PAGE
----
3 major challenges to launching AI startup in Africa and how to overcome them

AI startup Africa

Artificial intelligence (AI) is rapidly gaining traction in Africa,  like the rest of the world. Governments, companies, and entrepreneurs across the continent are stepping up efforts every day to keep up with the Fourth Industrial Revolution.  

Although AI adoption is a bit of a challenge in  Africa, this technological advancement continues to serve many individual organisations. For example,  in South Africa,  a group of fashion vendors leverage AI algorithms to evaluate the coming season’s stiff competitors while in Kenya, the taxi-hailing app, Little, has already embraced artificial intelligence to monitor their cab operations.

Safaricom, a leading mobile network operator in Kenya, has recently introduced an AI chatbot, Zuri,  to improve its customer service. Meanwhile, the Nigerian lending agency, Carbon, has also taken to using AI to evaluate loan applicants’ creditworthiness. And the list goes on and on.

Despite the relatively high growth of AI in  Africa, many native entrepreneurs and founders find it very difficult to scale their startups. This is because building an AI-powered startup in Africa comes with a unique set of challenges, some of which are not experienced by Silicon Valley entrepreneurs. These include securing human resources, capital, and market openness to emerging startups.

Here are three big challenges entrepreneurs face running an AI start-up in Africa and how you can overcome them.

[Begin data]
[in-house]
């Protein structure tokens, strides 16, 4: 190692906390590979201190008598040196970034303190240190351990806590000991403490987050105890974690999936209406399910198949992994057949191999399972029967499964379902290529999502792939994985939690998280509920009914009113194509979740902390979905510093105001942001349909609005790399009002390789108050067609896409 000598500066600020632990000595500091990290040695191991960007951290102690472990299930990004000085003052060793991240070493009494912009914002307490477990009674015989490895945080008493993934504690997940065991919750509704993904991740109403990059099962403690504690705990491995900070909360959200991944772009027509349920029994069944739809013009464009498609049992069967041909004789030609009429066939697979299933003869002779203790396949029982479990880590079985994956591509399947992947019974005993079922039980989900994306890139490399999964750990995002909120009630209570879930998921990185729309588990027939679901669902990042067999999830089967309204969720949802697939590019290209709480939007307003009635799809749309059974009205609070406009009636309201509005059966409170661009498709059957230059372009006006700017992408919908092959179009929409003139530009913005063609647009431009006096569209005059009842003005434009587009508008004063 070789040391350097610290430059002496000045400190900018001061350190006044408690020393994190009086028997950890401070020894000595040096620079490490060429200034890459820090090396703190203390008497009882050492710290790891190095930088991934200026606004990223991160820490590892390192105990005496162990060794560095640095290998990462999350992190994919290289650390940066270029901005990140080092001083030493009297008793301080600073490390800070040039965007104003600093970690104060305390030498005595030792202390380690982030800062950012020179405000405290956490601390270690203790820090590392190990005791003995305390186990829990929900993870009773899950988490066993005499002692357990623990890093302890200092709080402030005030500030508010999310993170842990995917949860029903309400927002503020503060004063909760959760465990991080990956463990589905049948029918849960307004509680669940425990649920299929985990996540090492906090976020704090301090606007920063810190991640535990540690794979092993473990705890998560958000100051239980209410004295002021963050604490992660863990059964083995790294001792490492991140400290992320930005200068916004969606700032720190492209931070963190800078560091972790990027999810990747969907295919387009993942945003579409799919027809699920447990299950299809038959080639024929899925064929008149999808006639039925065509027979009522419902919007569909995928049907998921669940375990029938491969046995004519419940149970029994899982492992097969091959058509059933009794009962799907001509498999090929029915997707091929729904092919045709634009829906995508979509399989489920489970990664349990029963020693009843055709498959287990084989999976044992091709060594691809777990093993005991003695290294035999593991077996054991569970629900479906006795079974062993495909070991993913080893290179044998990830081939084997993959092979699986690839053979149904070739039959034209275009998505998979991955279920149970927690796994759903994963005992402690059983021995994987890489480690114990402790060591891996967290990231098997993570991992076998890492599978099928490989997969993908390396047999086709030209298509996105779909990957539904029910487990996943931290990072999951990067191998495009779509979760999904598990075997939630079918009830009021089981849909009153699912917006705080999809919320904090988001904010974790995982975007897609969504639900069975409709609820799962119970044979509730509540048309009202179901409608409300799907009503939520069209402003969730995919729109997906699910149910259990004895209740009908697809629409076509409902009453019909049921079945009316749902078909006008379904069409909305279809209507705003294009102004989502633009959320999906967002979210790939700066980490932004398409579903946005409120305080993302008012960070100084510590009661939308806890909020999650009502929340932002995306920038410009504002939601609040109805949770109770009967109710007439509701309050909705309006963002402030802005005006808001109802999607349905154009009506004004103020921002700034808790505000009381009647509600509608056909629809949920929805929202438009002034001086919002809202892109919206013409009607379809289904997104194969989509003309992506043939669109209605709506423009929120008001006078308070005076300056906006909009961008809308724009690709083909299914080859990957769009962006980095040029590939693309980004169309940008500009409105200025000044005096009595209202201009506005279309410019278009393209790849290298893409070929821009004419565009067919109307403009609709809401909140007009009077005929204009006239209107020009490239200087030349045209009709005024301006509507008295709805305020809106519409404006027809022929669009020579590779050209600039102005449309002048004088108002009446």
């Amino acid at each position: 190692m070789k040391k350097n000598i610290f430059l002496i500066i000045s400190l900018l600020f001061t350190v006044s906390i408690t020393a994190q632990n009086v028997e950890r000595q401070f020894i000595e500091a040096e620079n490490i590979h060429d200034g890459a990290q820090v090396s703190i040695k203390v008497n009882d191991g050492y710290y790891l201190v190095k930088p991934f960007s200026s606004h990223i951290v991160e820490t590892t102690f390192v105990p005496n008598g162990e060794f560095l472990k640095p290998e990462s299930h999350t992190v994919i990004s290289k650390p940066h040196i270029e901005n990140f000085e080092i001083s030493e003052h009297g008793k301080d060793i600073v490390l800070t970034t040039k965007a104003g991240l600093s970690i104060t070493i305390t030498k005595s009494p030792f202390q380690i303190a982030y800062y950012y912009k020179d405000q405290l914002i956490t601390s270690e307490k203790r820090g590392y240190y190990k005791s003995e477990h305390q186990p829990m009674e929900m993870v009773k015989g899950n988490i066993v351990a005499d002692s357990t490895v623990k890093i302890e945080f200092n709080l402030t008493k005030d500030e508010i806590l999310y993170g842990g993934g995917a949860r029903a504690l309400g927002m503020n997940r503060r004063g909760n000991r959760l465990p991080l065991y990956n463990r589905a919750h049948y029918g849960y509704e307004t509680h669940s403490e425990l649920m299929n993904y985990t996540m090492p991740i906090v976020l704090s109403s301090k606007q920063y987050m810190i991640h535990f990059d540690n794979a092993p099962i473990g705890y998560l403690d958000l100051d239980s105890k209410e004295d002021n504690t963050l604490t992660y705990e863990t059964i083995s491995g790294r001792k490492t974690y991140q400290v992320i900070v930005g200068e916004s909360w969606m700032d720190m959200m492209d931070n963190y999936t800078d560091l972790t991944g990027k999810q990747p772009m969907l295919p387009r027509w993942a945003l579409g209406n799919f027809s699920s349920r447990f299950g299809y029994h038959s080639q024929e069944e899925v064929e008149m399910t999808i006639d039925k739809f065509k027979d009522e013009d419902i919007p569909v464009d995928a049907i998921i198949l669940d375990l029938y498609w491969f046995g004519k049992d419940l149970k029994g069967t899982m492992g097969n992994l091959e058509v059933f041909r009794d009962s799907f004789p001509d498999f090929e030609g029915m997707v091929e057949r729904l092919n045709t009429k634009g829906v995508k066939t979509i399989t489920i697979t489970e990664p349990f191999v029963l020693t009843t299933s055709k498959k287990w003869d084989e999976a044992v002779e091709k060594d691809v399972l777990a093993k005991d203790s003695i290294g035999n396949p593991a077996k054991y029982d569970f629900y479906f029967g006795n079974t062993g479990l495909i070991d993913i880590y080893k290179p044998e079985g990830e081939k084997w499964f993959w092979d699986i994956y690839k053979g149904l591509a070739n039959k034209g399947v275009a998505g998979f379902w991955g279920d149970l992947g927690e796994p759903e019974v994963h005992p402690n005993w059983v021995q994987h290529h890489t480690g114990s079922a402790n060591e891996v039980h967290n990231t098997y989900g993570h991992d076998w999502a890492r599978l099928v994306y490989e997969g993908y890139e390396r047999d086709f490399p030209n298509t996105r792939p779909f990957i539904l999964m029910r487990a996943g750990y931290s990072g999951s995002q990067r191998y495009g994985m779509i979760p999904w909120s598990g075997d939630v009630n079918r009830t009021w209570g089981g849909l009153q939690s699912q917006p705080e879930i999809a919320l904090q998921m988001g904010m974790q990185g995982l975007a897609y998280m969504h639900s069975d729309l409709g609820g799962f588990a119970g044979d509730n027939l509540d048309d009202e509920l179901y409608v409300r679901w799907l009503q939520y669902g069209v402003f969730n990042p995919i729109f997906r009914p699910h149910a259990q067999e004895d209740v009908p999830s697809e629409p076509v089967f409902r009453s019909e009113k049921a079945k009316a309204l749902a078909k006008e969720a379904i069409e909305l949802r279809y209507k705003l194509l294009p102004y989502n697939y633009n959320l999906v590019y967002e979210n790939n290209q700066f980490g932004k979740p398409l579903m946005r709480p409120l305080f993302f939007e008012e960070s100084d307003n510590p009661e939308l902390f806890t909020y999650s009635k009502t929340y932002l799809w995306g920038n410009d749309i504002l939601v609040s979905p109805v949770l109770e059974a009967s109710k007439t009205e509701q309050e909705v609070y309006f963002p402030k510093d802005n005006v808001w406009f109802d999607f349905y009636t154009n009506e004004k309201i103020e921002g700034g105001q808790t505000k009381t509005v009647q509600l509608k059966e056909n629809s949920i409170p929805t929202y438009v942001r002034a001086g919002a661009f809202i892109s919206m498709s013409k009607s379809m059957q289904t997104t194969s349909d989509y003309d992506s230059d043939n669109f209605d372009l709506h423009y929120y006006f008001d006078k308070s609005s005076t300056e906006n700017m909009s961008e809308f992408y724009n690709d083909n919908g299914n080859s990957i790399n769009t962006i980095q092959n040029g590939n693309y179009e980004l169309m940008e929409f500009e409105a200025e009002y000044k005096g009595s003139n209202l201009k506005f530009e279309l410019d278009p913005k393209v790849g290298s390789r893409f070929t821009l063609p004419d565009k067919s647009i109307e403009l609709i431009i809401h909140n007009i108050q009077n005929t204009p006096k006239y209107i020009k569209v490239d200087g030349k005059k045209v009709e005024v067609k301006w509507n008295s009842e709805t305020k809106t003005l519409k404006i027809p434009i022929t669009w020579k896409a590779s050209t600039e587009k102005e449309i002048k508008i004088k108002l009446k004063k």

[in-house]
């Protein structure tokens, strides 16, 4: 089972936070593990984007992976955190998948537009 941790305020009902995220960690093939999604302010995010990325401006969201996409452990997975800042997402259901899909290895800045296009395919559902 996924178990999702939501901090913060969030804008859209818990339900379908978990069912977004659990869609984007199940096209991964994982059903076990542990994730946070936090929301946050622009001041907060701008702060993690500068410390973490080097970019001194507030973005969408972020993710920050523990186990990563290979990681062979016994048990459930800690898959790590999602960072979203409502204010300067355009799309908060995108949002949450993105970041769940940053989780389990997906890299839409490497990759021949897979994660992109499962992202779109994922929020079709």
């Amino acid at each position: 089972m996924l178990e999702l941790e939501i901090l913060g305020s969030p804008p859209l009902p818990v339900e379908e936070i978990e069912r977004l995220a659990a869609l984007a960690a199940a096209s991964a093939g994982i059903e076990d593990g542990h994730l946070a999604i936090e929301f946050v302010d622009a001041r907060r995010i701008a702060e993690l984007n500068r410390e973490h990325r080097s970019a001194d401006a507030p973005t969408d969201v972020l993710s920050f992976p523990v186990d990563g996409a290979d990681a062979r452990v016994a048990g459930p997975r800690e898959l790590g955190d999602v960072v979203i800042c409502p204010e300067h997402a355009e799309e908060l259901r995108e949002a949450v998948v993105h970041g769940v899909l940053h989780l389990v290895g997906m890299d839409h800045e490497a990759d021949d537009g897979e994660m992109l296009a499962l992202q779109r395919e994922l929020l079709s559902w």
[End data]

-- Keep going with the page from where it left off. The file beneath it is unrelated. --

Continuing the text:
1. Early-stage  AI start-up battle to earn an appraisal

First things first, the rate of VC funding in North America is incomparable with the one in Africa.

A report released by Southern African Venture Capital and Private Equity Association revealed that in 2017, South Africa’s VC industry invested around $77 million in 2017. During the same period, US startups struck VC deals amounting to $84.24 billion, which is an average of $115 million every morning.

AI-startup-Africa-vc-funding

One reason given for this huge difference is that most VCs investing in  African startups are more risk-averse compared to their counterparts in Silicon Valley. U.S VCs are generally willing to back high-risk innovative ideas while their African counterparts typically reject companies that lack proven cash flow and evidence of market traction.

For example, a start-up in  Silicon Valley only needs to explain the idea and the direction of the company- there exists an understanding in Silicon Valley that a startup lacks a comprehensive business plan until when the product is launched in the market.

“Once the start-up has received initial feedback from customers, it will start iterating to create a product-market fit. US VCs put a very high premium on innovative products and ideas, but attracting investment based on a concept or idea is tough in South Africa,” said Vian Chinner, CEO of South Africa-based Xineoh, which uses AI to predict consumer behavior.

Lack of in-house expertise to assess AI solutions fully is another major challenge for startups in Africa. Contrary to Silicon Valley investors who are experienced techies, many  African VCs only boast banking experience, says Chinner, who was speaking to the World Economic Forum (WEF)